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Lake Elmo Mayor Dean Johnston was reelected Tuesday, beating Steve DeLapp in a race that focused on how best to manage growth in the small east metro suburb.

With Lake Elmo on a verge of a population explosion, Johnston and DeLapp had been at odds over how to manage the growth in the small city, which is expected to triple in size over the next 20 years.

DeLapp, a City Council member, had said that he would represent the interests of residents and that Johnston would back the interests of business owners and developers.

Johnston, saying that he could work with people and groups to get results, had argued that his opponent would stop change.

And in Hugo, incumbent Fran Miron beat Mike McAllister, a former Hugo mayor and City Council member.

McAllister, 64, is a charter member of a citizens' group called We the People, which has called for a state audit of the city's finances and has been outspoken in its criticism of the current City Council's policies.

"Hugo has been either the beneficiary or the victim of manufactured development," McAllister has said. "We've seen western Hugo develop in a period of five or six years to a development that was never planned," McAllister has said. Miron, 54, also is a former council member and served as mayor from 1994 to 1999. He ran again in 2001, and has been mayor since.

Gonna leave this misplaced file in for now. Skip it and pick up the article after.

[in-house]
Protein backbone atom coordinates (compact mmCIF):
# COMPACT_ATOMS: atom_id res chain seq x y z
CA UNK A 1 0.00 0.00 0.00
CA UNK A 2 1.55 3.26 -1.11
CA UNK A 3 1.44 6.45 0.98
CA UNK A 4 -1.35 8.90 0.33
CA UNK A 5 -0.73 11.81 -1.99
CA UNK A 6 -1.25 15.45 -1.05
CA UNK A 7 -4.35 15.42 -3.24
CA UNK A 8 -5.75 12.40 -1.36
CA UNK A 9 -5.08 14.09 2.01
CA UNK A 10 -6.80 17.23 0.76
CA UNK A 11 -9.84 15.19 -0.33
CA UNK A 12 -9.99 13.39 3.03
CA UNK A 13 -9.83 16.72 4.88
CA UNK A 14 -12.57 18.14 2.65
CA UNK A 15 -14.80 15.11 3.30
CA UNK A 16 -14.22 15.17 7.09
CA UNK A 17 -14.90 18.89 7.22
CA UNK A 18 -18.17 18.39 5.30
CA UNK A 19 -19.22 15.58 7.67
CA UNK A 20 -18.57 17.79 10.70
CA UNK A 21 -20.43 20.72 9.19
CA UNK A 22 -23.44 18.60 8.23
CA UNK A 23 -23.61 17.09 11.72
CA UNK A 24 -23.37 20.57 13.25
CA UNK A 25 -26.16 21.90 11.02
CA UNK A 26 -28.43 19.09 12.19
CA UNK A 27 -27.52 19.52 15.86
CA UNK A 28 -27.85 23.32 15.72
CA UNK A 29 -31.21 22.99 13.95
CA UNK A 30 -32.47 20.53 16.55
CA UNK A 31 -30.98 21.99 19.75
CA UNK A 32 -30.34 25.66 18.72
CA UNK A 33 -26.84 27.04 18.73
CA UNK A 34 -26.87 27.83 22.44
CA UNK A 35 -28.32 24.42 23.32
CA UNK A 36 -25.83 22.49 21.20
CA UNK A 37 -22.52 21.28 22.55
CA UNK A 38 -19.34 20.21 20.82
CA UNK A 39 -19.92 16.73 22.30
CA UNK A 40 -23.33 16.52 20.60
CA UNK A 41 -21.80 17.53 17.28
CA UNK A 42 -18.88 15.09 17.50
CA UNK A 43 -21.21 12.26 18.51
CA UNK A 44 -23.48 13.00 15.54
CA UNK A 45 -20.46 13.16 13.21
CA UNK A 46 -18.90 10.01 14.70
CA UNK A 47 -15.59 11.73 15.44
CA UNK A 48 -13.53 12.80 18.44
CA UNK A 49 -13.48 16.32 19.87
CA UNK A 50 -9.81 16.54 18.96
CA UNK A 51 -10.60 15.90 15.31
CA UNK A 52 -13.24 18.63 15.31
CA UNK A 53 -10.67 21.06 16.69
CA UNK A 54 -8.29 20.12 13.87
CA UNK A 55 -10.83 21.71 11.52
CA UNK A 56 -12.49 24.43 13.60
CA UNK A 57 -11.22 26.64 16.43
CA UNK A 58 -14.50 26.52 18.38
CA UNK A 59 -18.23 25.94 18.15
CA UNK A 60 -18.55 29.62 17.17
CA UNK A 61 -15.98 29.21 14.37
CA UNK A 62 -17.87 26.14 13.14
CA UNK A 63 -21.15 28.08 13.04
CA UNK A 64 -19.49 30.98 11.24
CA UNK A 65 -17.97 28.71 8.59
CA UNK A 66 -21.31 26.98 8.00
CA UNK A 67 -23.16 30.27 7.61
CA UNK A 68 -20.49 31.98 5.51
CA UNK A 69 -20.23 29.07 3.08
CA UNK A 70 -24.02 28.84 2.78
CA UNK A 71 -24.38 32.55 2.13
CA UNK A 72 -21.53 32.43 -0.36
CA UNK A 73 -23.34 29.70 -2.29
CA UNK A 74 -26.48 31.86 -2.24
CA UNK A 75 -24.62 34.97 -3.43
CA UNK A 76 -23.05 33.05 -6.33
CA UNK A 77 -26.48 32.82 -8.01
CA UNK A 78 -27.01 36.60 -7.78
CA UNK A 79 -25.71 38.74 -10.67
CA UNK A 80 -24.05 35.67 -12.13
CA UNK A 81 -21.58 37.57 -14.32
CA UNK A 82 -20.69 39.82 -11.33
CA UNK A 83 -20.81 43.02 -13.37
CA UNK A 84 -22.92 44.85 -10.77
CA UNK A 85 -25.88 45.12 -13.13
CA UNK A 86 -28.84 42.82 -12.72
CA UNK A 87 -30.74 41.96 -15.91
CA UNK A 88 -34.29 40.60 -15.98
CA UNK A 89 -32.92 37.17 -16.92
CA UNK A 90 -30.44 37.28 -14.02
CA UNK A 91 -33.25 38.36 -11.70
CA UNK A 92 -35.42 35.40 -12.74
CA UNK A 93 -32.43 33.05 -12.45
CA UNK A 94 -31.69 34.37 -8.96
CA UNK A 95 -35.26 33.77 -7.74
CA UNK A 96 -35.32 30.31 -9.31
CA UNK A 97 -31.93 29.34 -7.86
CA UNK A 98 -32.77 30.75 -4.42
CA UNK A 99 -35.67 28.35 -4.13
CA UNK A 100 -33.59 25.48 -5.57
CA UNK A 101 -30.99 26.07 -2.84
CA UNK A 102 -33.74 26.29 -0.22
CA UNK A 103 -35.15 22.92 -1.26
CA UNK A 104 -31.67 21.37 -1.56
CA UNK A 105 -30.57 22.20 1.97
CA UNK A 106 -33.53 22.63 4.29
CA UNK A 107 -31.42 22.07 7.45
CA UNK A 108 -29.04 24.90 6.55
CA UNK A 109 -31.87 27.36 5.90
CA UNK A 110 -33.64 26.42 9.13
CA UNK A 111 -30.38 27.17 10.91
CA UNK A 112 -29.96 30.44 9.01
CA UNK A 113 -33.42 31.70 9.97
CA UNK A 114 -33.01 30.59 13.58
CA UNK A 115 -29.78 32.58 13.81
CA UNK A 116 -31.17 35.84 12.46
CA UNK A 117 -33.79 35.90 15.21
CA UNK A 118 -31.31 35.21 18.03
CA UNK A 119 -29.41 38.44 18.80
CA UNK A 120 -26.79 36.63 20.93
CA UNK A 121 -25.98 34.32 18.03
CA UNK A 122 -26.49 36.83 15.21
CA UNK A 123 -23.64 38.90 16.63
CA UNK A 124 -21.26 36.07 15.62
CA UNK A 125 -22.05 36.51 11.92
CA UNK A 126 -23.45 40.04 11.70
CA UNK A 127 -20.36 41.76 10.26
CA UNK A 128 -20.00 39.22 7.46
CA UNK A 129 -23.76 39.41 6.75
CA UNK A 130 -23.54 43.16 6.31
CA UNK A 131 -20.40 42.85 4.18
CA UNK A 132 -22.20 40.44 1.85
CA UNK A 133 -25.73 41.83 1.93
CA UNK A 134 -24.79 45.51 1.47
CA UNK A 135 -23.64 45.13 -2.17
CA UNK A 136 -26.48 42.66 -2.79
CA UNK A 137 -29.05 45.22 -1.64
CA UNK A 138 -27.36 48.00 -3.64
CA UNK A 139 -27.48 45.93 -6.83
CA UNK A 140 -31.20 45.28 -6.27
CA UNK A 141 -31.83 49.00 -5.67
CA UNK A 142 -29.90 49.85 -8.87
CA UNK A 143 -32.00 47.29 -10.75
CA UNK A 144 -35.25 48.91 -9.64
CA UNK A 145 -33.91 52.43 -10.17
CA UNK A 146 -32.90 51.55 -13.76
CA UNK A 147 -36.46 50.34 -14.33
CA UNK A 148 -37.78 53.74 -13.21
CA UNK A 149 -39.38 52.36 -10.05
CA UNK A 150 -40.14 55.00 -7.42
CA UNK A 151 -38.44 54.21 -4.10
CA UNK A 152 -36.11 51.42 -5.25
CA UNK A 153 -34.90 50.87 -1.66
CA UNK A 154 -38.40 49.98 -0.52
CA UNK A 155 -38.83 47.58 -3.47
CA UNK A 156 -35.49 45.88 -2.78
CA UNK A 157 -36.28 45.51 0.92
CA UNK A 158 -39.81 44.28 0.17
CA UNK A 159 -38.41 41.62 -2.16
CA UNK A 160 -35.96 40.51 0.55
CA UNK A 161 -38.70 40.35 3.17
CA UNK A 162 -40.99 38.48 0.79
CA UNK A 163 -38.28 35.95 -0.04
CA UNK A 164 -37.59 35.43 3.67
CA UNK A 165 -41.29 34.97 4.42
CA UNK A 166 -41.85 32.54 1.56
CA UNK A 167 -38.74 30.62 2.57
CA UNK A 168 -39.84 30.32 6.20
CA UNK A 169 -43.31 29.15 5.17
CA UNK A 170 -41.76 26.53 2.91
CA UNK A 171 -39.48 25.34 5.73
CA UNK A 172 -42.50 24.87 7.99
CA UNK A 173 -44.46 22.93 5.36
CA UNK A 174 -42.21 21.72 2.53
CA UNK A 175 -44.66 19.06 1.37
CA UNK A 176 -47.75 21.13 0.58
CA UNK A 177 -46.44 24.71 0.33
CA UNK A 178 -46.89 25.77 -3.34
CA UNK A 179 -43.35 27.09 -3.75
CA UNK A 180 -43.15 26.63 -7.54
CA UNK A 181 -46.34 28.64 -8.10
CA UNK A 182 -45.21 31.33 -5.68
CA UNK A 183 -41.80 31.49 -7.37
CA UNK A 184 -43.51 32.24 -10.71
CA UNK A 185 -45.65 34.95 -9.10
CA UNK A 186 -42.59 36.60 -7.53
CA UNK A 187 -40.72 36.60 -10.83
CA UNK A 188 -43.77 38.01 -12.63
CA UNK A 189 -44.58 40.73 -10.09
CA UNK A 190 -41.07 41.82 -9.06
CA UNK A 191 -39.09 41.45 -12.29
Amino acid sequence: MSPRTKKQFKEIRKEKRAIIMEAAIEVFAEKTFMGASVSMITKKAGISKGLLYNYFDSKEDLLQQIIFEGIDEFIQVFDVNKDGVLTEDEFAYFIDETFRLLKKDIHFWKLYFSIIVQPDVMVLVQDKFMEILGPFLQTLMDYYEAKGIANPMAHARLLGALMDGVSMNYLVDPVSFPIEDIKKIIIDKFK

One of Miron's main goals is to maintain the city's core downtown, possibly creating a tax-increment district to help encourage redevelopment.

"The market has slowed, and that type of development is not something you force," he has said. "You try to encourage it. That's a real focus of mine and of the current council, and I'd like to see that through as the market comes back."

In Woodbury, City Council members Amy Scoggins and Paul Rebholz, both completing their first terms on the five-member council, were reelected from a field of six candidates for two seats.

In Lino Lakes, voters overwhelming decided to maintain control over road reconstruction projects.

Under the city's charter, road proposals that require a special tax assessment on homeowners is subject to a public referendum. Because of that, residents have approved just one road in the past 26 years.

Those who wanted to change the charter said that city officials should have the right to build roads as needed.

Mary Lynn Smith • 612-673-4788